Jennifer Joles’ secret weapon has doors on it. An accountant with two kids — Emma, 9, and Alex, 6 — a blogger (at momscharlotte.com) and a police officer for a husband, we wondered how she balances all that while cooking dinner at home? Open Joles’ pantry cabinet at her home in Mint Hill, N.C.: She’s learned the trick of making the kitchen do the work.
“I keep it stocked with what I consider basics: beef stock, beans, rice, pasta. There are certain seasonings that I would never not have — Italian seasoning, chili powder, cumin, garlic powder, garlic salt.
“I always have tomato puree or canned diced tomatoes. I can do everything with that. I’m a big Bisquick person. Bisquick can do so many things. You can make breakfast, you can make lunch, you can make dinner.
“Any of those things in your pantry, you can take what you buy perishable and turn it into a meal.”
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Dinner at the Joleses’ tends to go a couple of ways. When husband Ray, an officer with the Charlotte-Mecklenburg Police Department, is working at night, she and the kids have fun meals. They’ll do build-your-own pizza night with store-bought pizza dough or breakfast night with that Bisquick.
“When he’s home, I like to put a real meal on the table. He says I don’t need to do that, but that’s my old-fashioned thing.” Dinner the night before we talked to her was a cold chicken tortellini salad with bread sticks.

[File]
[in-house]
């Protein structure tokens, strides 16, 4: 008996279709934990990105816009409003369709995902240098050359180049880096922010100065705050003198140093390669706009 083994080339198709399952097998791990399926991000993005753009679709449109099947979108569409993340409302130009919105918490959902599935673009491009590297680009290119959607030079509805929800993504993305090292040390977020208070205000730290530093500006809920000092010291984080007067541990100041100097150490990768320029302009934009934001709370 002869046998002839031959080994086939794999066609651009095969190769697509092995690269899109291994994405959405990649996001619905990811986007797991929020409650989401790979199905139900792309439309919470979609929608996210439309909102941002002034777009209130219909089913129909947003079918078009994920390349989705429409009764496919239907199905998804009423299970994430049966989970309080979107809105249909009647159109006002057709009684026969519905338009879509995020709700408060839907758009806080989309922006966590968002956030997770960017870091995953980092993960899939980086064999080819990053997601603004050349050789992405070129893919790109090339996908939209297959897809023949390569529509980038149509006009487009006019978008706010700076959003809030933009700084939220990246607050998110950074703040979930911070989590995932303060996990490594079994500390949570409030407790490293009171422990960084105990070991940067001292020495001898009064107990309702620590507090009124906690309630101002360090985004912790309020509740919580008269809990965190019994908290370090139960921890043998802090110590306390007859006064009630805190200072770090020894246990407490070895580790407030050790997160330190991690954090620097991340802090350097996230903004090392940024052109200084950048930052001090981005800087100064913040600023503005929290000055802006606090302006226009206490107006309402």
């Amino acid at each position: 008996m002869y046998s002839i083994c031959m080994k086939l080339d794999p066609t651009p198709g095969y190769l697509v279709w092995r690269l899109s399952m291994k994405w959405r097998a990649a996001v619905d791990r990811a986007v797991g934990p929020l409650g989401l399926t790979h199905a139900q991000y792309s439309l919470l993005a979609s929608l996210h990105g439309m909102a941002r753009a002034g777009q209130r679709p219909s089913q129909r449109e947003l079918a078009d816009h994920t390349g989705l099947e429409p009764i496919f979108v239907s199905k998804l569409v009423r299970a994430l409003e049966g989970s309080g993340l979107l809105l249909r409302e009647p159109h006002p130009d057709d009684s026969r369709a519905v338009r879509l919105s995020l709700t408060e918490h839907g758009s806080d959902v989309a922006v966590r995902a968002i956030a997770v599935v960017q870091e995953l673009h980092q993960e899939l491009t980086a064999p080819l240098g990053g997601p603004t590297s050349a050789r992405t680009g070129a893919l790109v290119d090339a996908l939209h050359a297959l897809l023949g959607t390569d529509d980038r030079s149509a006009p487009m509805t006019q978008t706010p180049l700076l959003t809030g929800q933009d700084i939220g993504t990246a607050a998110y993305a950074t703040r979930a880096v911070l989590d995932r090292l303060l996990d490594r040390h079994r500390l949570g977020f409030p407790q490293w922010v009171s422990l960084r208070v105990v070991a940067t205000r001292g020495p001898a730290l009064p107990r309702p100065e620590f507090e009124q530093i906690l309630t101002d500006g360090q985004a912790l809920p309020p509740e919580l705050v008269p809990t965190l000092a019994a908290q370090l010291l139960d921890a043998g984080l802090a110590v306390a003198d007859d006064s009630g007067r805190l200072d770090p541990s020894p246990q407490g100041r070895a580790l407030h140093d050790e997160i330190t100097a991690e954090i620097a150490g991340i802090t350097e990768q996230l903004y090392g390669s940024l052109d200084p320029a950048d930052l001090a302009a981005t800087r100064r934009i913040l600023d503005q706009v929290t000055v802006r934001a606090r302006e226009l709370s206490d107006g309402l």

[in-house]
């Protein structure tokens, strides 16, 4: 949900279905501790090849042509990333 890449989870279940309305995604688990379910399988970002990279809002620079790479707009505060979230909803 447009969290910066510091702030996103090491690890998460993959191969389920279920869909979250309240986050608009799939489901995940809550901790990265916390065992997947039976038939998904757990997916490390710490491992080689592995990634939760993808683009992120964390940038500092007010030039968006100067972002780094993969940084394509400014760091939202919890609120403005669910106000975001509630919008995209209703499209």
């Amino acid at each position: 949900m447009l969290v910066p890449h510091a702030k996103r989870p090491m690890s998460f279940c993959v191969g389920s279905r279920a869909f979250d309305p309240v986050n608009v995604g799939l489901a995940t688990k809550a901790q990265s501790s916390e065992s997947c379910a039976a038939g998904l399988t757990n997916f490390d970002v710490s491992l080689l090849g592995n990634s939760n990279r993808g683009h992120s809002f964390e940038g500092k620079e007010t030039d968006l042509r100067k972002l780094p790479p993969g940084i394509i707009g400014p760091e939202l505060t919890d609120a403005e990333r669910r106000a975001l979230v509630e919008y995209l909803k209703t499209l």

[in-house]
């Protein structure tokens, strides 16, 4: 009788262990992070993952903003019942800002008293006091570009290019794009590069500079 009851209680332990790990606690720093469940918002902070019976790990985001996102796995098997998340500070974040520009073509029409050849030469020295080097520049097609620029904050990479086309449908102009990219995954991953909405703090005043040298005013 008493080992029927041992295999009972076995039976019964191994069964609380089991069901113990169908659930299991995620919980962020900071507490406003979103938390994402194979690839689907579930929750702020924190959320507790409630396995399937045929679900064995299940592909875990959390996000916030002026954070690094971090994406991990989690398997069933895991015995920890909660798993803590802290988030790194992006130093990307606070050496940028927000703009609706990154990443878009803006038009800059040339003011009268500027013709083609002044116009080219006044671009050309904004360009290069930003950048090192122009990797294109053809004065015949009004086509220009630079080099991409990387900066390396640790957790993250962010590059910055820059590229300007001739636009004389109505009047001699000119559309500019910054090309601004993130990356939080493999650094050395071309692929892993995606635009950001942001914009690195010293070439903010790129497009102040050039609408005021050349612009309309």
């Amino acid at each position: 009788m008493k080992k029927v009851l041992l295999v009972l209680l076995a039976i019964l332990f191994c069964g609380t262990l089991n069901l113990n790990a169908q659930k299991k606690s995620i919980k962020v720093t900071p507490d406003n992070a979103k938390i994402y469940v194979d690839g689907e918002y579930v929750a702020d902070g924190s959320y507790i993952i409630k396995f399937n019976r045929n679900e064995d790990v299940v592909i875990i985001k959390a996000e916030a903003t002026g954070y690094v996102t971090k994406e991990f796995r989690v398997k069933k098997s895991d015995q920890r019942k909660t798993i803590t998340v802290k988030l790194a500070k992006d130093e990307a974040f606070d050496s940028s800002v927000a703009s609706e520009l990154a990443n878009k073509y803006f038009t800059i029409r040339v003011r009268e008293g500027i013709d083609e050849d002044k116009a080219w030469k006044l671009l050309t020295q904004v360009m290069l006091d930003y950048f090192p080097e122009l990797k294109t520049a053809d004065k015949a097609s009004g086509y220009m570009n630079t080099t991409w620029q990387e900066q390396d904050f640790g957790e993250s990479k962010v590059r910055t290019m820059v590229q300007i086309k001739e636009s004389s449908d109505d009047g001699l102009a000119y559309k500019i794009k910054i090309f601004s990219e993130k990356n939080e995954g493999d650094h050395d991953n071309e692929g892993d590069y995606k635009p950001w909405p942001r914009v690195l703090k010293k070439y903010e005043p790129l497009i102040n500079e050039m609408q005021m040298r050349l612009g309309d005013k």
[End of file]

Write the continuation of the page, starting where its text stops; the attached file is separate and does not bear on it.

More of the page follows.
“One of the things I talk about in my blog is preparation. If you do as much as you can ahead, it makes dinner that much easier.”
So for that one, she boiled cheese tortellini and cooked the chicken the night before. She shredded the chicken and tossed it with tortellini and bottled Caesar dressing, then refrigerated it. When everyone came home the next night, all she had to do was pull it out, toss it with baby spinach and warm up the bread sticks.
Joles, 43, was the oldest of six kids, so she learned to cook by watching her mother. But she didn’t have any interest in it until after she left college and started living on her own.
As a “bean counter” — her own description of life as an accountant — she watches money carefully and knows that using a kitchen well can save a lot.
“I’m very mindful,” she says. “I’m very big on not wasting food and not throwing things away. If it’s left over, I’m making it into another meal.”
She doesn’t shop much at warehouse clubs. Bulk isn’t always the best deal, she says.
“The snack foods aren’t good to stock up on. They’re expensive. I don’t stock up on cereal. I don’t need a six months’ supply of cereal.”
Instead, she saves by shopping sales and using coupons, particularly watching for double- and triple-coupon deals.
“Whenever I come home from the store, my husband is like, ‘OK, go ahead and tell me how much you saved this time.’æ”
Her best advice for beginner cooks: Keep it simple and avoid recipes with more than 10 ingredients.
“You’ll sabotage yourself and all of sudden, you’re calling the pizza guy.”